Alternatively, the car company will re-finance his old loan and apply it to a new loan. But then the new loan is really upside-down.

The entire auto industry will be forced to extend subprime loans to buyers who are ever deeper in debt. These are subprime buyers of depreciating assets. They are the people who will default on their home loans and walk away. They will walk away from auto loans, too.

America’s two consumer industries, housing and autos, are now utterly dependent on long-term debt. They cannot survive without massive permanent debt. The public accepts this, and therefore submits to lifetime debt. They do not intend to pay it off. They intend to roll it over.

This is also the assumption of the U.S. Treasury. Its debt is perpetual. It is for consumption — the purchase of votes — and not production. The voters have accepted lifelong debt, at an ever-expanding rate, as basic to all politics. This attitude is universal in the West. It is not confined to the United States.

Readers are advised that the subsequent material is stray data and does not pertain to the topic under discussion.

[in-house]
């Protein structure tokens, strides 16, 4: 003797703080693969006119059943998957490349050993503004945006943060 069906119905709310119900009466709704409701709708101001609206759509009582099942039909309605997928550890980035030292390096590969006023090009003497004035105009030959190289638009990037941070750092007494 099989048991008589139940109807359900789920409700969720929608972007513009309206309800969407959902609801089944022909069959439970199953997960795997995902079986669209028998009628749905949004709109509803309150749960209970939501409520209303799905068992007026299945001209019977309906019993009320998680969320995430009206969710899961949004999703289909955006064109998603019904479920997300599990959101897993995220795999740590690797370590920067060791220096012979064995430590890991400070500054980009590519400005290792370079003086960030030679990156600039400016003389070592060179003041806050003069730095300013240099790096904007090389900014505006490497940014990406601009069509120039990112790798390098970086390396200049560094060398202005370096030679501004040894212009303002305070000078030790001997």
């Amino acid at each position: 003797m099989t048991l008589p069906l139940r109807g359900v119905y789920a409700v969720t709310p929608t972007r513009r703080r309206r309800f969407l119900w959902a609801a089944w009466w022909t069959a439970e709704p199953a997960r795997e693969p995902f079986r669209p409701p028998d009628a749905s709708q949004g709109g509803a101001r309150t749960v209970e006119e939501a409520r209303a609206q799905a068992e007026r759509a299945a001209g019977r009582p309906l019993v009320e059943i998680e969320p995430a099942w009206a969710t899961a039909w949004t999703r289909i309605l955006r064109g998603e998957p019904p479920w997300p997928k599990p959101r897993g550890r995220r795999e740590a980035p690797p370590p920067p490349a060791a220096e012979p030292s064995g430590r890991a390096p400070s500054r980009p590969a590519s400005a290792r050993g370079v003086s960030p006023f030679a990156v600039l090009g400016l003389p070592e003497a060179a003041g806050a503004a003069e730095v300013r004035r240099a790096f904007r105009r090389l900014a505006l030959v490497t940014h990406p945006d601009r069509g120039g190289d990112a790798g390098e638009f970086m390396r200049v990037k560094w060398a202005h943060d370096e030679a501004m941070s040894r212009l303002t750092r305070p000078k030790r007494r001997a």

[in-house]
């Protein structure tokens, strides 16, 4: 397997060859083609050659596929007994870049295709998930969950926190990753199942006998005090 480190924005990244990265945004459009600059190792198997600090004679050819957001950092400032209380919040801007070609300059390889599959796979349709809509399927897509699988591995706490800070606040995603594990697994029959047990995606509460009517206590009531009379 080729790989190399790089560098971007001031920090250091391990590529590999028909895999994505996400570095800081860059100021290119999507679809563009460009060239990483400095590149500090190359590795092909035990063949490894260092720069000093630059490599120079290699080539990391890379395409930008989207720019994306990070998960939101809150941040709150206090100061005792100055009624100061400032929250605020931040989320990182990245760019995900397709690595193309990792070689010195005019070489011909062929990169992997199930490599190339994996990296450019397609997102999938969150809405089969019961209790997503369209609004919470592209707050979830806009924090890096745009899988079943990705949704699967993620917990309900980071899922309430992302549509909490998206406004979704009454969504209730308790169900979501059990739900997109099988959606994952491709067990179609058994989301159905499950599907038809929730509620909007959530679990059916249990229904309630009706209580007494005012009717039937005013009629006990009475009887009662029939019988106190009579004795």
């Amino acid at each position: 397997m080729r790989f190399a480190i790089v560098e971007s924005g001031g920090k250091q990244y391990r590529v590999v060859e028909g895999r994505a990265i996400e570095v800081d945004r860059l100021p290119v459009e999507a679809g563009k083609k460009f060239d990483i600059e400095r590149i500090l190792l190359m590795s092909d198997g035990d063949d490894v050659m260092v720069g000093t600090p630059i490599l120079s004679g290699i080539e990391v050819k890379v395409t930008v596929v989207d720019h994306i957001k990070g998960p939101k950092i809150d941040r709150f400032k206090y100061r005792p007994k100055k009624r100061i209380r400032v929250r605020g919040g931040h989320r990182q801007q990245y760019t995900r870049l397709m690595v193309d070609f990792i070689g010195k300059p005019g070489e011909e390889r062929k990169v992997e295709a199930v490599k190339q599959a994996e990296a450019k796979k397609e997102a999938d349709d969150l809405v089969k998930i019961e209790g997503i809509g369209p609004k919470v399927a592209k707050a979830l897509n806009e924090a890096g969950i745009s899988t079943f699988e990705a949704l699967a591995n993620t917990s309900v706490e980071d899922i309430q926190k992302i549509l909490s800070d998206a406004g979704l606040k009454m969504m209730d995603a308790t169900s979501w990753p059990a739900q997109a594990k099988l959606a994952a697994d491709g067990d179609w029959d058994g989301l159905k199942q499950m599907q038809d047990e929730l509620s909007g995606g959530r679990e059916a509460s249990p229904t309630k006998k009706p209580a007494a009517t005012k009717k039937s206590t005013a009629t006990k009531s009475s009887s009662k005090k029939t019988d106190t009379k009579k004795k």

“Deficits don’t matter.” This is what politicians proclaim to voters, and economists then affirm as the well-paid court prophets of the modern world. Debt is forever. The pious Christian in the pew prays, “Forgive us our debts, as we forgive our debtors” (Matthew 6:12). But when the ultimate debtors — the banks and the governments — decide to inflate away their debts, the pious souls who prayed that prayer and voted for the politics of debt will at last understand that God is not mocked. “For they have sown the wind, and they shall reap the whirlwind” (Hosea 8:7a).